A peptide enzyme linked immunosorbent assay (ELISA) for the detection of human immunodeficiency virus type-2 (HIV-2) antibodies: an evaluation on polymerase chain reaction (PCR) confirmed samples.
ABSTRACT HIV-1 and HIV-2 infections differ in prognosis, and may also require different prevention and/or treatment approaches. Thus, estimating the true prevalence of HIV-1 and HIV-2 infections, as well as co-infections, is a critical step in controlling the disease. There are a few commercial ELISA and immunoblot kits, which can differentiate between HIV-1 and HIV-2 infections. However, some of these assays overestimate the prevalence of dual infection. Hence, it is necessary to develop assays capable of discriminating between the two infections.
To develop a synthetic HIV-2 env based peptide ELISA for the detection of HIV-2 specific antibodies and evaluate its performance on samples from HIV positive individuals previously tested by HIV-1 and HIV-2 PCR and HIV seronegative individuals.
We studied 45 HIV seronegative and 63 HIV infected individuals, including 30 HIV-1 PCR and immunoblot positives, 19 HIV-2 PCR and immunoblot positives, five HIV-1 and two PCR and dual immunoblot positives, two PCR negative but positive for HIV-2 by immunoblot and seven dual immunoblot positives who were only positive for HIV-1 by PCR.
All 24 HIV-2 PCR positive samples tested were positive by the peptide assay. Among 30 HIV-1 PCR and immunoblot positive samples, only one (3.3%) showed an absorbance value above the cut off level. The seven dual positive samples by immunoblot (only positive for HIV-1 by PCR) were negative by the HIV-2 peptide ELISA. There was a 100% concordance between HIV-2 PCR and peptide ELISA. The sensitivity, specificity, and the likelihood ratio for the peptide ELISA were 100,94.9, and 19.5, respectively when compared against the PCR findings.
This ELISA, using a specific immunodominant epitope (11 amino acids) from the transmembrane (gp36) portion of the HIV-2 envelope glycoprotein showed a high concordance with PCR findings. This can be considered as a highly sensitive, specific and economically feasible assay for the discrimination of HIV-1 and HIV-2, and may serve as an alternative to HIV-2 PCR in epidemiological studies.
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ABSTRACT: In this study we have evaluated the concordance between serology, using five commercially available antibody assays designed to discriminate between HIV-1 and HIV-2, and the polymerase chain reaction (PCR) for the detection of HIV-1 and HIV-2 dual infection. Thirty-seven HIV-1 and HIV-2 dually reactive serum samples from individuals in Guinea-Bissau with total CD4+ T lymphocyte counts ranging from 9 to 948 x 10(6)/liter were included in the study. All samples were tested by Multispot, Pepti-LAV, and Immunocomb HIV-1 and HIV-2 discriminatory antibody assays. Thirty-two of the 37 samples were also tested by a combination of two HIV type-specific antibody enzyme-linked immunosorbent assays (ELISA; Wellcozyme HIV-1 and Murex HIV-2). Each sample showed dual reactivity in all or any of these assays. A nested PCR based on primer systems in the vif and pol regions of HIV-1 and in the gag and LTR regions of HIV-2 was used to evaluate the serological results. Thirty samples from HIV-1 antibody-positive individuals and 30 samples from HIV-2 antibody-positive individuals were all PCR positive with their corresponding primer systems. The type specificity was 100% for all of the primer systems. The concordance between dual HIV-1 and HIV-2 reactivity on the serological assays and PCR was 77.7% for Multispot, 80% for Pepti-LAV, 81.8% for Immunocomb, and 85.7% for the two ELISAs used in combination. Thus the majority of individuals included in this study appeared to be truly dually infected. The study shows that it is possible, through a careful selection of assays, to reach a high concordance between serological assays and PCR in studying HIV-1 and HIV-2 dual infections.AIDS Research and Human Retroviruses 08/1999; 15(11):957-62. · 2.71 Impact Factor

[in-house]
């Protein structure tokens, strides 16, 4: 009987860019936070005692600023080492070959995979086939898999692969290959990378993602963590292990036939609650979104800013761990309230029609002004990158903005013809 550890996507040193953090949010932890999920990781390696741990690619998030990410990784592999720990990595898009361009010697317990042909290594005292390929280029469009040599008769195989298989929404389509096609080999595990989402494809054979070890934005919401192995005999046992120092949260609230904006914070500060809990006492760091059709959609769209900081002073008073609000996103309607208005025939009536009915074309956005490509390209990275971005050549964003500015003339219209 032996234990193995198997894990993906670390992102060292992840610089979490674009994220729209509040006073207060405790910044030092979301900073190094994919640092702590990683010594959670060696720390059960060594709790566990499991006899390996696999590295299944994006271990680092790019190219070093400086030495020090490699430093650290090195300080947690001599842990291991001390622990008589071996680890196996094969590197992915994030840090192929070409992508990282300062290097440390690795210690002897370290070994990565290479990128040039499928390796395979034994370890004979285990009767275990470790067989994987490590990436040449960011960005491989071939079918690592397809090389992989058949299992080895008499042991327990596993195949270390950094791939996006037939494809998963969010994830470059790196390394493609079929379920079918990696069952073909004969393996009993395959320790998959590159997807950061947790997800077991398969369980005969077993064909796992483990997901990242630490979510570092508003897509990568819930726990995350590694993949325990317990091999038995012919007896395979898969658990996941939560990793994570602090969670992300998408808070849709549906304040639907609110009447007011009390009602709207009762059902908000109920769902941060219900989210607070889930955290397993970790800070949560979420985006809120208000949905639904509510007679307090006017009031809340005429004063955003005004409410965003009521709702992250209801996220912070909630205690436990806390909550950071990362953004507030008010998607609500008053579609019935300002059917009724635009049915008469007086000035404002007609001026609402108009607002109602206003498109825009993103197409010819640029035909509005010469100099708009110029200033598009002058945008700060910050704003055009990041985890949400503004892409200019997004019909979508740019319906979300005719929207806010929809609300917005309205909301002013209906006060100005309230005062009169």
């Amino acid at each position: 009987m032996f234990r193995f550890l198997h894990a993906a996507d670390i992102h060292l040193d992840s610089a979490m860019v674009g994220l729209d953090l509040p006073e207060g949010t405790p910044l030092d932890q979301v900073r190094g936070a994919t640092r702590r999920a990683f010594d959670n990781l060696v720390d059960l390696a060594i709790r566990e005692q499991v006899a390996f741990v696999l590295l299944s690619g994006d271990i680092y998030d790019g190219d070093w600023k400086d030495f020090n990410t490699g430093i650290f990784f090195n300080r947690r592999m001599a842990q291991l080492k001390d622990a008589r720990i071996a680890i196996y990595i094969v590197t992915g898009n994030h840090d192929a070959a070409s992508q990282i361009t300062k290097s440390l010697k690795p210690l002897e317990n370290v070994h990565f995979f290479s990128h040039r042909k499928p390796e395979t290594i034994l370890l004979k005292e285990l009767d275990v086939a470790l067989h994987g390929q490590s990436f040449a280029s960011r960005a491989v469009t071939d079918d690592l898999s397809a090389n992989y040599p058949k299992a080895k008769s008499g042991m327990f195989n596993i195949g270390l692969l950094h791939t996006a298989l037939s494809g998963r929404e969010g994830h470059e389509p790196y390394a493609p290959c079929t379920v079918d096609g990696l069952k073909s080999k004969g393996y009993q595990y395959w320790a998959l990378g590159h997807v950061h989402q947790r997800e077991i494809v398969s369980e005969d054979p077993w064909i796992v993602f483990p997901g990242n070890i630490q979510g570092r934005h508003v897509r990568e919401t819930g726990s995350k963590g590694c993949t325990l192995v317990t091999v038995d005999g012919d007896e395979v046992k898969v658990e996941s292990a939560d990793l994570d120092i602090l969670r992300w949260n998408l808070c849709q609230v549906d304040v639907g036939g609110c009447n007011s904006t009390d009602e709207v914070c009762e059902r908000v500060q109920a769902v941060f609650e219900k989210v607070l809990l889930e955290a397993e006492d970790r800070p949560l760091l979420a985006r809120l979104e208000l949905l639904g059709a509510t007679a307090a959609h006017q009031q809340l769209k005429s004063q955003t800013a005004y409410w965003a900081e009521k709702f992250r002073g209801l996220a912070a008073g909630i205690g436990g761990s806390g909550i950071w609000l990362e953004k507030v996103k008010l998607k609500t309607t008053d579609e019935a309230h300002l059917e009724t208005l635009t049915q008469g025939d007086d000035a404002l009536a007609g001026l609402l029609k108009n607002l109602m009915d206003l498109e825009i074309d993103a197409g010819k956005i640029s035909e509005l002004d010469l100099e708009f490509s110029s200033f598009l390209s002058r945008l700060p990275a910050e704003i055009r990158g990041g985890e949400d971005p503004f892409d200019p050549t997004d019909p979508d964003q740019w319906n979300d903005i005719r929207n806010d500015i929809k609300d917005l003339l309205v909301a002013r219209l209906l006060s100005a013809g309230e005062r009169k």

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ABSTRACT: We evaluated a new human immunodeficiency virus type 2 (HIV-2) DNA amplification strategy based on peripheral blood mononuclear cell long PCR (XL PCR) followed by nested PCR amplification. The primers used were located in the highly conserved long terminal repeat and in the pol regions of the genome. Five primer pairs corresponding to different regions of the HIV-2 env gene were used in the nested step. Samples from 42 patients were tested, which yielded positive amplification with at least two primer pairs in 40 (95%) samples. A primer pair (EB2/EB5) located on the V3 region succeeded in amplifying proviral DNA in 40 samples.Journal of Clinical Microbiology 03/1998; 36(3):809-11. · 4.07 Impact Factor
- PCR methods and applications 05/1995; 4(5):S202-16.